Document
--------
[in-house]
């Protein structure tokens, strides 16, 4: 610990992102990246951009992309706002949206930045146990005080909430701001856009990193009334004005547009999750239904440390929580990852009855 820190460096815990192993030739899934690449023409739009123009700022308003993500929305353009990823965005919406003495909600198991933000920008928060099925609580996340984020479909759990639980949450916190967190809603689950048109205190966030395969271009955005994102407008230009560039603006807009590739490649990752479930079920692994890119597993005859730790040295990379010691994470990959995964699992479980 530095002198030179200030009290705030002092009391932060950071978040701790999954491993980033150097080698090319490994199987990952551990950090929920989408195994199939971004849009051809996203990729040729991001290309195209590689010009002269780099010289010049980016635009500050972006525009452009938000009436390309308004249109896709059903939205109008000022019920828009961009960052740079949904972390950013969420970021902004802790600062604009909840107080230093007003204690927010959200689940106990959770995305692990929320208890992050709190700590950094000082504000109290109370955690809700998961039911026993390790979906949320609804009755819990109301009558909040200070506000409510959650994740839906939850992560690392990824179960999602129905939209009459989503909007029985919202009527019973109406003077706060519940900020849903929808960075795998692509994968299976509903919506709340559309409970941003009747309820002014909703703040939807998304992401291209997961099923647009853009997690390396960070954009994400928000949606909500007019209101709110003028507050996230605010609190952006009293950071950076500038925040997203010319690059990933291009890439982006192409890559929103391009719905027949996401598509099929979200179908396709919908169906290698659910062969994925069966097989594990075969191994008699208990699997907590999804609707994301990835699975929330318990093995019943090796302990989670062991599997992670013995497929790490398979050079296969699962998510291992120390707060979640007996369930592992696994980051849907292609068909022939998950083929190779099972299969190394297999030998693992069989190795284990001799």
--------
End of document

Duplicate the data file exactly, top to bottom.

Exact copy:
[in-house]
């Protein structure tokens, strides 16, 4: 610990992102990246951009992309706002949206930045146990005080909430701001856009990193009334004005547009999750239904440390929580990852009855 820190460096815990192993030739899934690449023409739009123009700022308003993500929305353009990823965005919406003495909600198991933000920008928060099925609580996340984020479909759990639980949450916190967190809603689950048109205190966030395969271009955005994102407008230009560039603006807009590739490649990752479930079920692994890119597993005859730790040295990379010691994470990959995964699992479980 530095002198030179200030009290705030002092009391932060950071978040701790999954491993980033150097080698090319490994199987990952551990950090929920989408195994199939971004849009051809996203990729040729991001290309195209590689010009002269780099010289010049980016635009500050972006525009452009938000009436390309308004249109896709059903939205109008000022019920828009961009960052740079949904972390950013969420970021902004802790600062604009909840107080230093007003204690927010959200689940106990959770995305692990929320208890992050709190700590950094000082504000109290109370955690809700998961039911026993390790979906949320609804009755819990109301009558909040200070506000409510959650994740839906939850992560690392990824179960999602129905939209009459989503909007029985919202009527019973109406003077706060519940900020849903929808960075795998692509994968299976509903919506709340559309409970941003009747309820002014909703703040939807998304992401291209997961099923647009853009997690390396960070954009994400928000949606909500007019209101709110003028507050996230605010609190952006009293950071950076500038925040997203010319690059990933291009890439982006192409890559929103391009719905027949996401598509099929979200179908396709919908169906290698659910062969994925069966097989594990075969191994008699208990699997907590999804609707994301990835699975929330318990093995019943090796302990989670062991599997992670013995497929790490398979050079296969699962998510291992120390707060979640007996369930592992696994980051849907292609068909022939998950083929190779099972299969190394297999030998693992069989190795284990001799």